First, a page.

I've mentioned before that I volunteer on the SS Great Britain, which sits in the dry dock where it was originally built on Bristol Harbourside. (I've also written a children's book set on the ship, Emily's Surprising Voyage.) I was there the other day, and spent part of the afternoon in one of my favourite places there, in the new museum called Being Brunel, which is about the man himself and all the other projects he worked on apart from the beautiful ship.
|Part of the Duke Street Office|
I was in the replica of Brunel's office in Duke Street, London - he lived in London, though he had a close association with Bristol since he came to recuperate there after a serious accident in the Rotherhithe Tunnel, which he and his father Marc were constructing beneath the Thames. Never one to be idle, he became aware of a competition to design a suspension bridge to cross the Avon Gorge - and then later, decided to tender for the new railway line to be built from London to Bristol. Then after that, he decided, with typical panache, that the next step was a passenger ship to cross the Atlantic, so that people could travel from London all the way through to New York. So he built first the Great Western, a paddle steamer - and then the immensely innovative Great Britain, noted for being built of iron, for running on steam as well as sail, for being driven by a propellor rather than a paddle wheel - and of course for its size.
The Duke Street office is a large and pleasant room. The window looks out on St James's Park. It is lined with wooden panelling, and there are, from memory, two large desks. On one of them Brunel's cigar sits ready for him to pick it up - he was an inveterate smoker, getting through more than forty a day. Letters and other papers are scattered over the desk. In one corner is a comfortable armchair, with a glass of sherry on the table beside it. On a shelf is a model of a machine which his father, another engineer, had designed to facilitate the production of the wooden blocks required to operate sails. Family was very important to Brunel, and his father was a great influence.
|Isambard Kingdom Brunel|
It feels as if he has just gone out of the room, and might wander back in at any minute. He feels very close. Mind you, if he did appear, it could well be very disconcerting (apart from for the obvious reasons). He was an impatient man who could be irascible: one of my favourite quotes is something he wrote to an associate whose work he deemed to be inadequate: "You have wasted more of my time than your whole life is worth!" He drove himself mercilessly, and he expected similar dedication from others. Probably he sensed, towards the end of his life, that his time was unusually limited: he died when he was only fifty three.
I'm very interested in the extent to which history is affected by charismatic individuals. That was partly why I was drawn to King Alfred, about whom I also wrote a book, Warrior King. Certainly, if Brunel had not had the character he did, the Great Britain would not have been built in the way that it was. The fact that it was successfully constructed from steel meant, counterintuitively, that ships could be bigger: there is a line that directly connects the vessels which carry goods around the world today with Brunel's ship. It meant that that they could carry sufficient coal to power steam engines, which would carry them further and faster. (Though at this point in time, as we slowly begin to realise what we are doing to the environment, we may wonder about whether this was or was not 'a good thing'...)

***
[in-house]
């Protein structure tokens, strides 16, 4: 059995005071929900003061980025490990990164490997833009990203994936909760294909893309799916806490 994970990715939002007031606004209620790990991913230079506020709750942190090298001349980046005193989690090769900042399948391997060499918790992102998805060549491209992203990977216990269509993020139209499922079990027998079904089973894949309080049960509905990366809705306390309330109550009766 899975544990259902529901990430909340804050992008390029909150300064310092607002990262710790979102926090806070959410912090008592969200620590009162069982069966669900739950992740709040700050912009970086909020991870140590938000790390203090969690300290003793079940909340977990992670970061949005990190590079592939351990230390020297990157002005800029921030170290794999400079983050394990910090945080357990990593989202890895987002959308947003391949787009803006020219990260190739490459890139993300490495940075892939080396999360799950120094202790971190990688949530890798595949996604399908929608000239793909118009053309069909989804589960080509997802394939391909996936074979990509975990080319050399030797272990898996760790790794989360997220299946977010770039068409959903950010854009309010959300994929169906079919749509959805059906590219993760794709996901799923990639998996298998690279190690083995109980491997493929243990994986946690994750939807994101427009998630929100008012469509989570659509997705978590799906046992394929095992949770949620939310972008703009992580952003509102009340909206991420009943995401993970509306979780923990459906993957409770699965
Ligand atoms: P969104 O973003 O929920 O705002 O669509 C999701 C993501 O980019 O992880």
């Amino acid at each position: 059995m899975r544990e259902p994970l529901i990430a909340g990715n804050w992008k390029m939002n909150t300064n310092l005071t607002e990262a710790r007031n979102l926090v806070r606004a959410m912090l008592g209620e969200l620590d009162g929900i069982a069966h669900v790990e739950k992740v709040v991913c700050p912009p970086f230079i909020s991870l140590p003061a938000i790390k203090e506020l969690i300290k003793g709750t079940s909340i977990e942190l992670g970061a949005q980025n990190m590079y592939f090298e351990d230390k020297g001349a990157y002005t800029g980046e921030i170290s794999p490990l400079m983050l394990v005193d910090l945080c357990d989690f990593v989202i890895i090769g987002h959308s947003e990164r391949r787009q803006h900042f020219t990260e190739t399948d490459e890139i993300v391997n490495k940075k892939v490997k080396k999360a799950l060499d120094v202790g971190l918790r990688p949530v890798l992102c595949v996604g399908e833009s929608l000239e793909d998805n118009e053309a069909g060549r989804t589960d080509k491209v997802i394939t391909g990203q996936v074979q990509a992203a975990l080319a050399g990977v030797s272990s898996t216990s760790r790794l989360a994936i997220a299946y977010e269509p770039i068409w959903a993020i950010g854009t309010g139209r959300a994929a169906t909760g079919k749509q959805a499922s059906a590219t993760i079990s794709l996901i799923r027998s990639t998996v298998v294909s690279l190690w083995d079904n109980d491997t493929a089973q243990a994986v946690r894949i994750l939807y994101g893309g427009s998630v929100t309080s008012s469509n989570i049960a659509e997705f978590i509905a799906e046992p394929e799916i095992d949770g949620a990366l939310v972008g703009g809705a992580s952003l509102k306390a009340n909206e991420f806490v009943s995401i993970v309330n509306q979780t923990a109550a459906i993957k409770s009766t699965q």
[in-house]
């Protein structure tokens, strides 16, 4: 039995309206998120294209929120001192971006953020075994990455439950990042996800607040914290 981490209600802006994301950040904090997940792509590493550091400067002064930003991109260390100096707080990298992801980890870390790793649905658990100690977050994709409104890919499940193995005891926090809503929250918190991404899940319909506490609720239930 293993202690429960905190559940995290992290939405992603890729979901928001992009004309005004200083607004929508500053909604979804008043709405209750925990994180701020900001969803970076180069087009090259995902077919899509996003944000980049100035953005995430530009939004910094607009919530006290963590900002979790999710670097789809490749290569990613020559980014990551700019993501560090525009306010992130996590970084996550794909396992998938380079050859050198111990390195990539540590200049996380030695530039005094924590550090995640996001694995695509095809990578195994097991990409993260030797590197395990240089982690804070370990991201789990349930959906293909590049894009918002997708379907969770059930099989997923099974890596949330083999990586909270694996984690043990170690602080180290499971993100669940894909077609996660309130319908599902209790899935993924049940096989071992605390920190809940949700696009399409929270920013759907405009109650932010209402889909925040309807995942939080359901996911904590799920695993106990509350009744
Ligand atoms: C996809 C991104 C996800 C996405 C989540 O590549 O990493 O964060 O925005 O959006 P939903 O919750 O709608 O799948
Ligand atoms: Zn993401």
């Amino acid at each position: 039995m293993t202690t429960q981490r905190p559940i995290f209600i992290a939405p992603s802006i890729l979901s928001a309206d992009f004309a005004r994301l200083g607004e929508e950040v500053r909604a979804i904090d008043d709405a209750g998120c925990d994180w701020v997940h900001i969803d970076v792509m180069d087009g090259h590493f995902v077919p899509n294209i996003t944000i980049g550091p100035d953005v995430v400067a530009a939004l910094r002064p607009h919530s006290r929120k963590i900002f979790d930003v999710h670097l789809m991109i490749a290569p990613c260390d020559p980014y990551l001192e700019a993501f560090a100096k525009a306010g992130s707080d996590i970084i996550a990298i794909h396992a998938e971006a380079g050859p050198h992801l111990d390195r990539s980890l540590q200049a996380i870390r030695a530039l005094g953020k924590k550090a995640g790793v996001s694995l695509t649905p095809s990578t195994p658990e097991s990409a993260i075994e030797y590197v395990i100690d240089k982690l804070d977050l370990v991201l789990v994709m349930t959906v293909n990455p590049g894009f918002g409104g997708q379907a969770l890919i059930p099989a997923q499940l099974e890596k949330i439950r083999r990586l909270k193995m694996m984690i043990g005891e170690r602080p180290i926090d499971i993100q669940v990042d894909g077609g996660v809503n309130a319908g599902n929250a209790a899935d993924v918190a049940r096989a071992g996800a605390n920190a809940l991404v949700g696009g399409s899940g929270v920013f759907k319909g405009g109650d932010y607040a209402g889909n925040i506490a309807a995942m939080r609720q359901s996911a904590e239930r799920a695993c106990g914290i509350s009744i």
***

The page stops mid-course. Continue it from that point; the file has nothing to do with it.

But as I chatted to visitors about Sir Marc's machine, and about how different in character the two of them - both brilliant engineers - were, I realised that my interest in the Brunels is not just down to their engineering achievements. I'm interested in the family, and I'd like to know more about it. In his portraits, Sir Marc looks like a much more genial character than his son was; there's a glint of humour in his eyes. He was French, but was on the wrong side of the Revolution and so had to leave his country, spending some time in America before eventually arriving in Britain, where he was reunited with an English girl, Sophia, whom he had met in France during those turbulent years. Their marriage was evidently a long and very happy one.
Colleagues at the ship, who know far more about engineering than I do (not difficult), think that Marc was actually the more innovative, creative engineer of the two. But he seems to have lacked the drive of his restless son; he had brilliant ideas, but he didn't have a sure hand when it came to making money - and was indeed in a debtors' prison at one stage, where his loyal Sophia joined him.
He was a devoted father. There are letters and diary entries that show this. There's one from his daughter Sophia, where she fondly remembers how her father would take the children for walks and teach them to observe nature, and then go back home and draw it: there's a lovely drawing of a horse which Isambard did at at the age of six. Sophia says wistfully something to the effect that of course Isambard, being a boy, was able to pursue his studies seriously: she, a girl, could only do so up to a point.
Also in Being Brunel there is a replica of Brunel's dining room, where there are three talking portraits. One is of Sophia. She speaks fondly of her brother, to whom she was evidently very close - he spent a great deal of time at the home she shared with her husband, Sir Benjamin Hawes.
I'm intrigued by Sophia, but there doesn't seem to be a huge amount of information available about her. There's even less about the middle child, Emma: and very little about Brunel's wife, Mary. Hm... I wonder...